Scott Lawton, CEO of the Arlington, Virginia-based restaurant chain Bartaco, was having trouble last fall getting servers to return to his restaurants when they reopened during the pandemic.
So he decided to do without them. With the help of a software firm, his company developed an online ordering and payment system customers could use over their phones. Diners now simply scan a barcode at the center of each table to access a menu and order their food without waiting for a server. Workers bring food and drinks to their tables. And when they're done eating, customers pay over their phones and leave.
The innovation has shaved the number of staff, but workers aren't necessarily worse off. Each Bartaco location—there are 21—now has up to eight assistant managers, roughly double the pre-pandemic total. Many are former servers, and they roam among the tables to make sure everyone has what they need. They are paid annual salaries starting at $55,000 rather than hourly wages.
Tips are now shared among all the other employees, including dishwashers, who now typically earn $20 an hour or more, far higher than their pre-pandemic pay. "We don't have the labor shortages that you're reading about on the news," Lawton says.
The uptick in automation has not stalled a stunning rebound in the U.S. jobs market—at least so far.
The U.S. economy lost a staggering 22.4 million jobs in March and April 2020, when the pandemic gale hit the U.S. Hiring has since bounced back briskly: Employers have brought back 17 million jobs since April 2020. In June, they posted a record 10.1 million job openings and are complaining that they can't find enough workers.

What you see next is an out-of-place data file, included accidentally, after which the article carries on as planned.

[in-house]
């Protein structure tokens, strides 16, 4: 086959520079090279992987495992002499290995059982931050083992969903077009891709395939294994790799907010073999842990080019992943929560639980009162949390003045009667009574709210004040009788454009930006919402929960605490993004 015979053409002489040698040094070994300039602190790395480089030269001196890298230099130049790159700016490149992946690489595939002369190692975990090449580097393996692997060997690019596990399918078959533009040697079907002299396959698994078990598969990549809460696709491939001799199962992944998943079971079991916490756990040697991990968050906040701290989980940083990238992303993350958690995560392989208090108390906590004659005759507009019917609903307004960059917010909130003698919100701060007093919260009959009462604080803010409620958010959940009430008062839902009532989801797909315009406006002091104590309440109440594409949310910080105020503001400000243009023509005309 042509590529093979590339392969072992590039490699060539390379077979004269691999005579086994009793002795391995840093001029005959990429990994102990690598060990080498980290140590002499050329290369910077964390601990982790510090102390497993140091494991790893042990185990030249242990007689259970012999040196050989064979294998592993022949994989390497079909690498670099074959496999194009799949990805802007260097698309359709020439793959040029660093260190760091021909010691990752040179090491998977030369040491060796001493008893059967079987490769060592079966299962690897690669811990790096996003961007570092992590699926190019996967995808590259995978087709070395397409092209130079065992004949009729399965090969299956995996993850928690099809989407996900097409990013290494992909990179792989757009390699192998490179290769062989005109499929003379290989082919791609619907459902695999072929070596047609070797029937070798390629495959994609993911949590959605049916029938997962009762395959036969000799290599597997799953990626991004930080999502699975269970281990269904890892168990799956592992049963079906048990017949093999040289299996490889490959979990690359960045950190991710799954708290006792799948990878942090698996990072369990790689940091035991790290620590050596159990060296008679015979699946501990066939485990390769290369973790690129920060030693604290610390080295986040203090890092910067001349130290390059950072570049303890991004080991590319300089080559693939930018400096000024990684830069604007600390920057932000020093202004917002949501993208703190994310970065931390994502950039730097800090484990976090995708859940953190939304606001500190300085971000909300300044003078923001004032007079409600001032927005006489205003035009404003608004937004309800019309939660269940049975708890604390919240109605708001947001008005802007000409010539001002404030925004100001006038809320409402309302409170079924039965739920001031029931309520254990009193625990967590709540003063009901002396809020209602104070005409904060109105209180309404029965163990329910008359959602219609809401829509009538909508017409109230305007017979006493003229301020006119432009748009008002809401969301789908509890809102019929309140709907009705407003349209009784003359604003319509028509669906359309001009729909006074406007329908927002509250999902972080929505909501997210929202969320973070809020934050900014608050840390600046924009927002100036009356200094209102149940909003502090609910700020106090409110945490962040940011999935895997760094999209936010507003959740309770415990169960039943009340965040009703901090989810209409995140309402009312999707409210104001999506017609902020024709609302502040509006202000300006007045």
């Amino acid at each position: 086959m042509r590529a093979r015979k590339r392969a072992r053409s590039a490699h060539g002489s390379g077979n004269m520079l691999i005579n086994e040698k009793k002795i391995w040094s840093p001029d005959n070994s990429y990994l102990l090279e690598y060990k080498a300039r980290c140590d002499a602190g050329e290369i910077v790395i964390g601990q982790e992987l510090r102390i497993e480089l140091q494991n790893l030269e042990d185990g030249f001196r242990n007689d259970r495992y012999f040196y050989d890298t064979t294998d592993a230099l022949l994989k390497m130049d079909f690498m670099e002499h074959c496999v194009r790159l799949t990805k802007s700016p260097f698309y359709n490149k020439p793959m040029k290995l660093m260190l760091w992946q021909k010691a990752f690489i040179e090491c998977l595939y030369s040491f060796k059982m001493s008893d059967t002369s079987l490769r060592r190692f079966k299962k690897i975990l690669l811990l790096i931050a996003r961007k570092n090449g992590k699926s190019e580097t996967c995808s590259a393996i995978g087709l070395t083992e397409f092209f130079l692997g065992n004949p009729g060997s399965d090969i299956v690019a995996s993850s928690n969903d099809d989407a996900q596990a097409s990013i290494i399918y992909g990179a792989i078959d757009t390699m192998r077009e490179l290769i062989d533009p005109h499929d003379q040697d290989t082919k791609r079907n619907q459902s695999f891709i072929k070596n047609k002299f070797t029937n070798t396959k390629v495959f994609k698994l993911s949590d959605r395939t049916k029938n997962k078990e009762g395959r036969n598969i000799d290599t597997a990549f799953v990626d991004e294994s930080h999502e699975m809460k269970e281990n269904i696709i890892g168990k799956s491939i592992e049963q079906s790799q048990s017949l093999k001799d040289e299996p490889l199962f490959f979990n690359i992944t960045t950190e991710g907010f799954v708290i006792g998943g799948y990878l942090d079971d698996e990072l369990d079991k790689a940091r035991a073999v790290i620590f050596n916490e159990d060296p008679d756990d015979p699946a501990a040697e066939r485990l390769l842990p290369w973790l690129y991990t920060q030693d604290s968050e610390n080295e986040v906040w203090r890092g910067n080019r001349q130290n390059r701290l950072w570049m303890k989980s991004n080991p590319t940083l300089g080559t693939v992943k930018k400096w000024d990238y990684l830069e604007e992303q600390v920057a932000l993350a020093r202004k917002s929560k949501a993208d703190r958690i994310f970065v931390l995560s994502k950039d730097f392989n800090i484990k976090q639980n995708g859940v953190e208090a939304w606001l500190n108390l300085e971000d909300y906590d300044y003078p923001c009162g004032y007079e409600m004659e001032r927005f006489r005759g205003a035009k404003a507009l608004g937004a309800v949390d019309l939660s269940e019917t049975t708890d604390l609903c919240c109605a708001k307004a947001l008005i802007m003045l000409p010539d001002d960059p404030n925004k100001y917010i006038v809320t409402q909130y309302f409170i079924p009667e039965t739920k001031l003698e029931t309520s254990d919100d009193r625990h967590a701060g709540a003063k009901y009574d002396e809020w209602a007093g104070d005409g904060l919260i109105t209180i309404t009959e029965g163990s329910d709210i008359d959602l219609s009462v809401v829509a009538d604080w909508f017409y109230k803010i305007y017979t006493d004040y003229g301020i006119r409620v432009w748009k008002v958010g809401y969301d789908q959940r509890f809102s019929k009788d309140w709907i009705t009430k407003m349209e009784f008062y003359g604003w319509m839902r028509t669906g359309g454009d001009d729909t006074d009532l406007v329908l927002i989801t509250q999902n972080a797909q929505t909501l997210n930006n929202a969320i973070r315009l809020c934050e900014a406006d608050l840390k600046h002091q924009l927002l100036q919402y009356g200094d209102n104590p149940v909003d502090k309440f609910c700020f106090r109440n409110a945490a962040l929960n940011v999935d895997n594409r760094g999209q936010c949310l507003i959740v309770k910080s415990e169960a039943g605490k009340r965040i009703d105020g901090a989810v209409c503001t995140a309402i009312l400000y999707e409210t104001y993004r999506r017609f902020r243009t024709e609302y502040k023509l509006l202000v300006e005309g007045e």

Behind the hiring boom is a surge in spending by consumers, many of whom got through the crisis in unexpectedly good shape financially—thanks to both federal relief checks and, in many cases, savings accumulated by working from home and skipping the daily commute.
Mark Zandi, chief economist at Moody's Analytics, expects employers are likely to be scrambling for workers for a long time.
For one thing, many Americans are taking their time returning to work—some because they're still worried about COVID-19 health risks and childcare problems, others because of generous federal unemployment benefits, set to expire nationwide Sept. 6.
In addition, large numbers of Baby Boom workers are retiring. "The labor market is going to be very, very tight for the foreseeable future," Zandi says.
For now, the short-term benefits of the economic snapback are overwhelming any job losses from automation, whose effects tend to show up gradually over a period of years. That may not last. Last year, researchers at the University of Zurich and University of British Columbia found that the so-called jobless recoveries of the past 35 years, in which economic output rebounded from recessions faster than employment, could be explained by the loss of jobs vulnerable to automation.
Despite strong hiring since the middle of last year, the U.S. economy is still 5.3 million jobs short of what it had in February 2020. And Lydia Boussour, lead U.S. economist at Oxford Economics, calculated last month that 40% of the missing jobs are vulnerable to automation, especially those in food preparation, retail sales and manufacturing.
Some economists worry that automation pushes workers into lower-paid positions. Daron Acemoglu, an economist at the Massachusetts Institute of Technology, and Pascual Restrepo of Boston University estimated in June that up to 70% of the stagnation in U.S. wages between 1980 and 2016 could be explained by machines replacing humans doing routine tasks.
"Many of the jobs that get automated were at the middle of the skill distribution," Acemoglu says. "They don't exist anymore, and the workers that used to perform them are now doing lower-skill jobs."